Change/loss of appetite, weight 

These thoughts and feelings likely will not be expressed to a psychologist, the family doctor or the pastor. They will be expressed to you, a friend. It is a cry for help. The person may talk about contributing issues but will seldom mention suicide. He may not realize that his behavior is suicidal, but he is giving subliminal messages. 

So, if you have a gut feeling that all is not well, don't be afraid to ask. Don't pussy-foot around. If you ask a vague question, you'll get a vague answer. 

Ask, "Are you having thoughts of suicide?" 

You won't offend. Hopefully you will get a "No," and the conversation will continue without missing a beat. But if the person is suicidal, he will be so glad to have someone who cares enough to ask. Asking will not put the thought in the person's mind and cause him to do something that he would not have done otherwise. 

AFRAID TO ASK?

Most people are. You may be afraid to ask because you don't know what to do if the answer is "Yes."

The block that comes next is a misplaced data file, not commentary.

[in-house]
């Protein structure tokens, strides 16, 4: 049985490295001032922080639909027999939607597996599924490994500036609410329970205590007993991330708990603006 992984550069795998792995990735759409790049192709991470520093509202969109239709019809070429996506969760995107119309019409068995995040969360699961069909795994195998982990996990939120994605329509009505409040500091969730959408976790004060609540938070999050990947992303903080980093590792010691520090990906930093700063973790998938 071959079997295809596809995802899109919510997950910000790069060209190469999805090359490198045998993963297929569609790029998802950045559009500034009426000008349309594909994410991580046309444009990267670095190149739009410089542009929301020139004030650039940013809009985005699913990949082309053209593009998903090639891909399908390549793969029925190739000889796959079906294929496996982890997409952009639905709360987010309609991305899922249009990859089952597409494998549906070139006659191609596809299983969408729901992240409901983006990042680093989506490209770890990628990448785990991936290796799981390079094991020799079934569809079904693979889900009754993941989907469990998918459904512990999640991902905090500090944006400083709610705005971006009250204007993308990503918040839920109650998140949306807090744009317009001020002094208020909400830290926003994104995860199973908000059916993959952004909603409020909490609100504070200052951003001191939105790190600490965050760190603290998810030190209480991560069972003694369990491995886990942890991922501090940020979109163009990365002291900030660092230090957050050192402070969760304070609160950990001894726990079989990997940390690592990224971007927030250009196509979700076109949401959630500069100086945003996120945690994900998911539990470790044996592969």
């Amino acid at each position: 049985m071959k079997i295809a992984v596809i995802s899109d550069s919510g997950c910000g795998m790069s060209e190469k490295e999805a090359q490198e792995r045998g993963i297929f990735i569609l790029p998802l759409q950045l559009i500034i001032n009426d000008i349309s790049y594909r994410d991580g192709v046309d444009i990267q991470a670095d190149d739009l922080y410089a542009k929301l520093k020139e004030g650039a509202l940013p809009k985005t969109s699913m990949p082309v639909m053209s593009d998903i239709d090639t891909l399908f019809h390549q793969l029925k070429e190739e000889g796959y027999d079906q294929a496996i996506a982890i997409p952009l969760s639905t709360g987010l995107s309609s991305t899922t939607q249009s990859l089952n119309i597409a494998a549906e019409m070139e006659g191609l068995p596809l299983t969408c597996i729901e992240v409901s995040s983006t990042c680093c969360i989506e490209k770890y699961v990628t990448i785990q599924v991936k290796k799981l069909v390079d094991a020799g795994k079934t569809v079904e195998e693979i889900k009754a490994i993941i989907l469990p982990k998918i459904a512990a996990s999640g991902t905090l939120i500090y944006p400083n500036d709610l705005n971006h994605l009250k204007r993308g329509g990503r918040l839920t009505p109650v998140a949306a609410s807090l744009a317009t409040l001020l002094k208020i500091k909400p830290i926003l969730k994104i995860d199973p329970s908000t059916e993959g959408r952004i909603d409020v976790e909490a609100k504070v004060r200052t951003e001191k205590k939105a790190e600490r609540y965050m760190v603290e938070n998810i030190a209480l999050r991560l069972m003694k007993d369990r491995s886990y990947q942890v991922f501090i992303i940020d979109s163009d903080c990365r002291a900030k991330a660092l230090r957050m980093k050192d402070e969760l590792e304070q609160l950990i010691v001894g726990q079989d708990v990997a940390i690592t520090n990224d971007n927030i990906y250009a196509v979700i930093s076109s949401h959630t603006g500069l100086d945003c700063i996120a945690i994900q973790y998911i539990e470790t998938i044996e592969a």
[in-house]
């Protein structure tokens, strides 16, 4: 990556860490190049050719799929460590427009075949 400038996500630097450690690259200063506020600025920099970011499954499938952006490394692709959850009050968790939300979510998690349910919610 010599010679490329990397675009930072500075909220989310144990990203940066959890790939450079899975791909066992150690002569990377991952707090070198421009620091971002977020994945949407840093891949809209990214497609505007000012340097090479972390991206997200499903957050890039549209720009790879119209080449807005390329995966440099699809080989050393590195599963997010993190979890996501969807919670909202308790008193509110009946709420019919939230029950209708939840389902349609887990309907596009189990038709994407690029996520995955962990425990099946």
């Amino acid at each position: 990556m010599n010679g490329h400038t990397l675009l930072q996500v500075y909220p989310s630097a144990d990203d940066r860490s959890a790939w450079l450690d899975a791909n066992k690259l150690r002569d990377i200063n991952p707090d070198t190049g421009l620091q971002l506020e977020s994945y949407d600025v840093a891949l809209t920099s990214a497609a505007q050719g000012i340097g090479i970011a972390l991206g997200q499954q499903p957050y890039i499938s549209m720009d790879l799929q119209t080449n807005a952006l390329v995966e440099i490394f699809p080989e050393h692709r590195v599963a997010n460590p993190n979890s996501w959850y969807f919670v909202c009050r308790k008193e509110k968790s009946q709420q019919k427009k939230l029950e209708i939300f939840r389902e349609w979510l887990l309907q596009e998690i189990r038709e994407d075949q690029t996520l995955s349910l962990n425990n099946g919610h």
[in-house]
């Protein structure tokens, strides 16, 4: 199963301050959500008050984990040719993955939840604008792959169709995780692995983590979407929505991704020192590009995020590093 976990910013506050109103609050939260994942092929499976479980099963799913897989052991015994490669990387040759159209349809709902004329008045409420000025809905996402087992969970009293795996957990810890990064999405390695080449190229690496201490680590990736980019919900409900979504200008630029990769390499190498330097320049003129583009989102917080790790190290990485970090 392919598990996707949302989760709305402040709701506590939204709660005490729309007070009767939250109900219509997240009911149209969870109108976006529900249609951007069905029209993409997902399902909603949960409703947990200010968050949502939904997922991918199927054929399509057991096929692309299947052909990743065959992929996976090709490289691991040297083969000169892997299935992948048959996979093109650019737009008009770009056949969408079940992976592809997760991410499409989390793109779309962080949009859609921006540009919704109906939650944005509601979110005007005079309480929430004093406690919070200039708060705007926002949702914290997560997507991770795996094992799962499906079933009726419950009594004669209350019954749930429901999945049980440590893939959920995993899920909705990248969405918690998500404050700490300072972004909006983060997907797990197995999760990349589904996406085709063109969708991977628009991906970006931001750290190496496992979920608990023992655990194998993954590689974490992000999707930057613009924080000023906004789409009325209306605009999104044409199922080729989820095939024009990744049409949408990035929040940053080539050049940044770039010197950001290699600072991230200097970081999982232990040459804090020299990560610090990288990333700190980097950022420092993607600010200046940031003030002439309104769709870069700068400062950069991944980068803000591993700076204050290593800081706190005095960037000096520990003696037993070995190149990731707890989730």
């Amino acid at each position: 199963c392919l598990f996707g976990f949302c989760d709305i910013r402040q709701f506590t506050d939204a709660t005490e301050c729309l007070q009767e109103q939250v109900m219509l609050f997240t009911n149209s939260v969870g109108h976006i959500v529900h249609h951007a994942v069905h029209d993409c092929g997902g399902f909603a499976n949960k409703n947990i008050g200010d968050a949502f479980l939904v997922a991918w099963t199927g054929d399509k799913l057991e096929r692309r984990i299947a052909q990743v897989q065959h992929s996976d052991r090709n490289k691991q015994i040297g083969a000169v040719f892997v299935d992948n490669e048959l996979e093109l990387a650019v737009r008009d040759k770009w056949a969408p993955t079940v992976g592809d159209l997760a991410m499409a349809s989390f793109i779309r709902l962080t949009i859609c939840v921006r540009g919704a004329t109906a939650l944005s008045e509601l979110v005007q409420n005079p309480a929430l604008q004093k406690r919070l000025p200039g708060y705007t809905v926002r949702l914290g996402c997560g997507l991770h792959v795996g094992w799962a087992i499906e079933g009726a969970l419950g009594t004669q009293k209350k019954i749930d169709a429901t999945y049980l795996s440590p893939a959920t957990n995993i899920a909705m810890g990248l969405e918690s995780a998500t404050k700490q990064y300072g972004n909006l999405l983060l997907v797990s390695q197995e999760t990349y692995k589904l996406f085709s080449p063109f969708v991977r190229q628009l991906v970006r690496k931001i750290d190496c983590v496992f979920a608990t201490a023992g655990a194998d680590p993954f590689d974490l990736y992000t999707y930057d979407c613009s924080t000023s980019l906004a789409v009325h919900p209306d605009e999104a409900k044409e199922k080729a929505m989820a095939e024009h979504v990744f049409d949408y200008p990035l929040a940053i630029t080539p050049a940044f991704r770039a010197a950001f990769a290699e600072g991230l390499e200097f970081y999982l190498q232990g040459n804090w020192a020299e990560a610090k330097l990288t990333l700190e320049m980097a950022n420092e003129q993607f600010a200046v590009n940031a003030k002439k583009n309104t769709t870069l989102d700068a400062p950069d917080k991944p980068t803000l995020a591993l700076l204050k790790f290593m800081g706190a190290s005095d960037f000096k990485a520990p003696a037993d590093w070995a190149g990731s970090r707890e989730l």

Assume the worst.
 

Next thing is to ascertain how serious they are. Compare it to finding out how serious a friend is about getting married. If he isn't engaged, and doesn't even have a steady girl friend, he likely won't be getting married for quite a while. But if he tells you that he will be marrying Miss Heart-Throb in First Church at 2 PM next Sunday, take him seriously. 

Some important factors to look at are: 
        Stress, 
              Symptoms, 
                     Current Suicide Plan 
                              Prior suicide behavior 
                                       Resources